I'm trying to find a short story about a writer who has his fiction analyzed by a computer and it tells him the main theme of his work is sludge (or grease or grime or etc.). He's surprised and upset by this. I don't think there was any conventional action, most of the story was back and forth between the writer and the computer operator, or the writer thinking about the results of the analysis, so there weren't other details to remember...

I'm less confident about these details, but:

  • I read the whole story online somewhere, on a normal (maybe academic?) web page
  • it was originally published in a collection of short stories about computers
  • the cover of the collection was a 90s clip art style illustration of a man getting on an airplane

It's not a short story, but this sounds a lot like an incident from "Small World" by David Lodge. The novelist Ronald Frobisher has his books analysed by computer, and finds that his most used word is "grease":

"Grease, greasy, greased... My entire oeuvre seemed saturated in grease...

The next morning when I sat down at my desk and tried to get on with my novel, I couldn't. Every time I wanted an adjective, greasy sprang to mind... I've never been able to write fiction since."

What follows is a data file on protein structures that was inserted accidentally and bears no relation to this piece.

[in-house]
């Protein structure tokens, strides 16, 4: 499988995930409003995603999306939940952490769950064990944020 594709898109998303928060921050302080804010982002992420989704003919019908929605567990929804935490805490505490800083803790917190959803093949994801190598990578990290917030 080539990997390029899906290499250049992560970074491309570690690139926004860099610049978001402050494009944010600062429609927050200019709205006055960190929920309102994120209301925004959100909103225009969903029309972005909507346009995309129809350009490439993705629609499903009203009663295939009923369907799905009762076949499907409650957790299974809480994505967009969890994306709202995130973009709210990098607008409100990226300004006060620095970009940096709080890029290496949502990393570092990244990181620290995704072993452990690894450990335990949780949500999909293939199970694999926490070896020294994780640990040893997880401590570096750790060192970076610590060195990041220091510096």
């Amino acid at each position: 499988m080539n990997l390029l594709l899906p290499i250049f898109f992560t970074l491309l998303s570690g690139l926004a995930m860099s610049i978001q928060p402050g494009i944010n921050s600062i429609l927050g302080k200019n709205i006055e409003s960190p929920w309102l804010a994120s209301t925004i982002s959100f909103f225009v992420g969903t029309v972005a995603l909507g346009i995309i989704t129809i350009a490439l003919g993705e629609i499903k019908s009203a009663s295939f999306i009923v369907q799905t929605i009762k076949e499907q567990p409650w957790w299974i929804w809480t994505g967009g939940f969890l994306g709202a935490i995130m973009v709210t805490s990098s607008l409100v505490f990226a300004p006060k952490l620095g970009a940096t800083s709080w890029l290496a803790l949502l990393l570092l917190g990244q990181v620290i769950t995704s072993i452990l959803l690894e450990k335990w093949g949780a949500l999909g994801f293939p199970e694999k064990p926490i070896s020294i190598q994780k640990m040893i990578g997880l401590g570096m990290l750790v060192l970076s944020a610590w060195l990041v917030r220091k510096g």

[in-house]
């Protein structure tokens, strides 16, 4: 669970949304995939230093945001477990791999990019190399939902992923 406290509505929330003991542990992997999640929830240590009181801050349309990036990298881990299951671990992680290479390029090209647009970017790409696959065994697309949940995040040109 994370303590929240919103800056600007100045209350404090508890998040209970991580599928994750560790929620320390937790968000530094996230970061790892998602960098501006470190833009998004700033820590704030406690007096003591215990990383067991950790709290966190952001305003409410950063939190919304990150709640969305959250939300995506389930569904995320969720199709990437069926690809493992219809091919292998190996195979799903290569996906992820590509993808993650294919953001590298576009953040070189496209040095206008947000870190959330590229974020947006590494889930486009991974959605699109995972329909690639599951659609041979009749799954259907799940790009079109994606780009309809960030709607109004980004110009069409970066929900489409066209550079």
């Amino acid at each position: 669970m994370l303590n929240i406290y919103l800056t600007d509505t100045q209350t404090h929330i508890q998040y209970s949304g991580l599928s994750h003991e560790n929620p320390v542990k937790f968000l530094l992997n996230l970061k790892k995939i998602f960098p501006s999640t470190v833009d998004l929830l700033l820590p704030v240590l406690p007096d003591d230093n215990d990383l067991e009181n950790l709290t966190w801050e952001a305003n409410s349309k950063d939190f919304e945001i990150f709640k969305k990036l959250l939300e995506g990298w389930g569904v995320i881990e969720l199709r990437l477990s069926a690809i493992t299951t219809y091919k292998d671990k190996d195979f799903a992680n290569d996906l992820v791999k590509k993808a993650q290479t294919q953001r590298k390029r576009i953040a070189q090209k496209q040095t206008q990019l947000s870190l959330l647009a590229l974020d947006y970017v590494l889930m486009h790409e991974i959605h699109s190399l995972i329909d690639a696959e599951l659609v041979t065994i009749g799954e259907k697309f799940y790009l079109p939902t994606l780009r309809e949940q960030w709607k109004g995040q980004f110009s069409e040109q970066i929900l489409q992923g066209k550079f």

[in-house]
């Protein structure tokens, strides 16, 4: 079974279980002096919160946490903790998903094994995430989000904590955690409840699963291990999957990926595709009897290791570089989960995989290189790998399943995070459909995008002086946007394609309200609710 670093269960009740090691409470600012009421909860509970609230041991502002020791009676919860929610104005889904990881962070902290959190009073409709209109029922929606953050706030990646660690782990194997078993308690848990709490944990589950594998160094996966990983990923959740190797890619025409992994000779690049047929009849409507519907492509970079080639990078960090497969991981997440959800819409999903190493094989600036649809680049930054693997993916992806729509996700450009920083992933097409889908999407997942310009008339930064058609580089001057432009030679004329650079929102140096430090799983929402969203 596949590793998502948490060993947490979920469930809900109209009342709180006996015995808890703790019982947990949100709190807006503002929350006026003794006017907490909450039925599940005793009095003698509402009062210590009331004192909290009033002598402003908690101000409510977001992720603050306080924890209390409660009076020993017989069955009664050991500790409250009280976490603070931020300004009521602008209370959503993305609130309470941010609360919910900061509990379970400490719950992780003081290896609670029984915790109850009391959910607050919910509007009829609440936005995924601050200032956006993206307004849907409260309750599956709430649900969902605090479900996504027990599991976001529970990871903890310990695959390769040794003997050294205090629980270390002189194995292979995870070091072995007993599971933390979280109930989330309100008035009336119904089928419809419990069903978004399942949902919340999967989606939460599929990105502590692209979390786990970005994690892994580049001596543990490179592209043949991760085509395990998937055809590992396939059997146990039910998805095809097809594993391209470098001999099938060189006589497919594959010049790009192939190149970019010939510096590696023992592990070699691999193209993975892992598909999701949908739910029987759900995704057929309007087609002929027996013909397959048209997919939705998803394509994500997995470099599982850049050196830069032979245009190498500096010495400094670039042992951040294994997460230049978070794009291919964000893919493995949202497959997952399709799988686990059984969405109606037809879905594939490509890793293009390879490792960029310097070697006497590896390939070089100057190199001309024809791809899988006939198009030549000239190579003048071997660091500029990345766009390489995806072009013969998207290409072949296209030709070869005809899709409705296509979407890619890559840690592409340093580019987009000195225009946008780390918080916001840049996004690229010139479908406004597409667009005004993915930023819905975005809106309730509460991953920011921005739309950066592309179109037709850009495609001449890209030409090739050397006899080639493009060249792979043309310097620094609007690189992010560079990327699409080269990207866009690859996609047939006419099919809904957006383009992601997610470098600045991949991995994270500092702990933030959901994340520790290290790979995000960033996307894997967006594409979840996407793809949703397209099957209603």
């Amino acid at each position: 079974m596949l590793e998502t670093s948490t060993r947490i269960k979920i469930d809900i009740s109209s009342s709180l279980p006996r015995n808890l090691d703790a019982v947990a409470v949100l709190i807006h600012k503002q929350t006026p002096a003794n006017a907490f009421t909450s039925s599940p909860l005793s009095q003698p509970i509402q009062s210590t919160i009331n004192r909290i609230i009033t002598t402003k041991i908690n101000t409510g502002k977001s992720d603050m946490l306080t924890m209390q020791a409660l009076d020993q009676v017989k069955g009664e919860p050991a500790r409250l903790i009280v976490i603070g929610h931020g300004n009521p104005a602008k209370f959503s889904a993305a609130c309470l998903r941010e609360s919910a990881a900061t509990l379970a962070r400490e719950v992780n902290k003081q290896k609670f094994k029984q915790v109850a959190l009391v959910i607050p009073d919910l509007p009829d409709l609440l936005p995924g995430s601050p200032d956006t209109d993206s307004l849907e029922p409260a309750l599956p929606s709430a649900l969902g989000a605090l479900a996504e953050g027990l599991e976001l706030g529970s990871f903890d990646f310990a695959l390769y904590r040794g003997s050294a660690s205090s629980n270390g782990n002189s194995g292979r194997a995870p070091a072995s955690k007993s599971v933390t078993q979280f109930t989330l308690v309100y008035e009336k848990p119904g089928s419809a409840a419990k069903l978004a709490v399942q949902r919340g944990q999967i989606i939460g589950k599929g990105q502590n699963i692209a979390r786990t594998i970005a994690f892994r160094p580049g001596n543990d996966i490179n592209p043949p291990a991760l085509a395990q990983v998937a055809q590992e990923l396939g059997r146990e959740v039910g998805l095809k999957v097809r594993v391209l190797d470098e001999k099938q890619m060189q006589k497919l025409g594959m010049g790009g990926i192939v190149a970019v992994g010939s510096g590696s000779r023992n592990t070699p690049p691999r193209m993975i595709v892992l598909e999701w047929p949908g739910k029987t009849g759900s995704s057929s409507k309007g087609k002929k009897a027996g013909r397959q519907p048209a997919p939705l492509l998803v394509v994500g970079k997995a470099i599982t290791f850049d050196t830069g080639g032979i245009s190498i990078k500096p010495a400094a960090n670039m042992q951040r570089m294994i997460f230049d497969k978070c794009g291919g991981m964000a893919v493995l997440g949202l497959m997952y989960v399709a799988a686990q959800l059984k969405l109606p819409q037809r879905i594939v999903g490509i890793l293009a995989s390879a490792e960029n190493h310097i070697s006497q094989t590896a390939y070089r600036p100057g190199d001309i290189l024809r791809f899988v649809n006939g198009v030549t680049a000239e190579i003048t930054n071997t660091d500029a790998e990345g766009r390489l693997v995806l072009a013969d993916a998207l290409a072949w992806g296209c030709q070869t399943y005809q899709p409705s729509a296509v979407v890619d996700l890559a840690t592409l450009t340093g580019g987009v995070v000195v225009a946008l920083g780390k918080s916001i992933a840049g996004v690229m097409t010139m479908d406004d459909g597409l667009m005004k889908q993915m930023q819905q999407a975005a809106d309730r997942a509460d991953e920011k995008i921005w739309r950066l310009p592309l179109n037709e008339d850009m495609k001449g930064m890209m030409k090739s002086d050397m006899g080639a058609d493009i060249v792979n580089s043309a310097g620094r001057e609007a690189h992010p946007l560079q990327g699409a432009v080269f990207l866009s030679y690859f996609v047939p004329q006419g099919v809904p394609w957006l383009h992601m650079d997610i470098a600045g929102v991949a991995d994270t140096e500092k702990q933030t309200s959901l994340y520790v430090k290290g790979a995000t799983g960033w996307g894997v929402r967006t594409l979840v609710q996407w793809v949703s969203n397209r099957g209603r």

• That's it, thank you! I probably read it on Language Log, here, which is why I had the academic association. itre.cis.upenn.edu/~myl/languagelog/archives/000361.html – polm23 Mar 28 '20 at 12:59
  • This is no longer Science Fiction. The Autocrit tool does exactly this and more. I am not a paid endorser of Autocrit. :P – John Thompson Mar 28 '20 at 17:20
  • Seems like Mr. Lodge could have done with a bit of stylometric analysis himself … he’s got a paragraph there that clocks in at 515 words! – Tom Zych Mar 28 '20 at 17:26
  • 3
    Some years ago, I tried to use some webpage where you can paste in a lengthy sample of your prose, and it gives you all sorts of statistical-based advice about what you're doing. In my case, it claimed I used too many adverbs. One of the words it flagged as an adverb was "housefly." I guess it assumed: "This is a word ending with -LY, therefore it must be an adverb!" I've never bothered to use that online resource again. – Lorendiac Mar 28 '20 at 18:05
  • 2
    @Lorendiac have you never eaten your dinner housefly? :-) – Vicky Mar 28 '20 at 18:24

Your Answer

By clicking “Post Your Answer”, you agree to our terms of service, privacy policy and cookie policy

Not the answer you're looking for? Browse other questions tagged or ask your own question.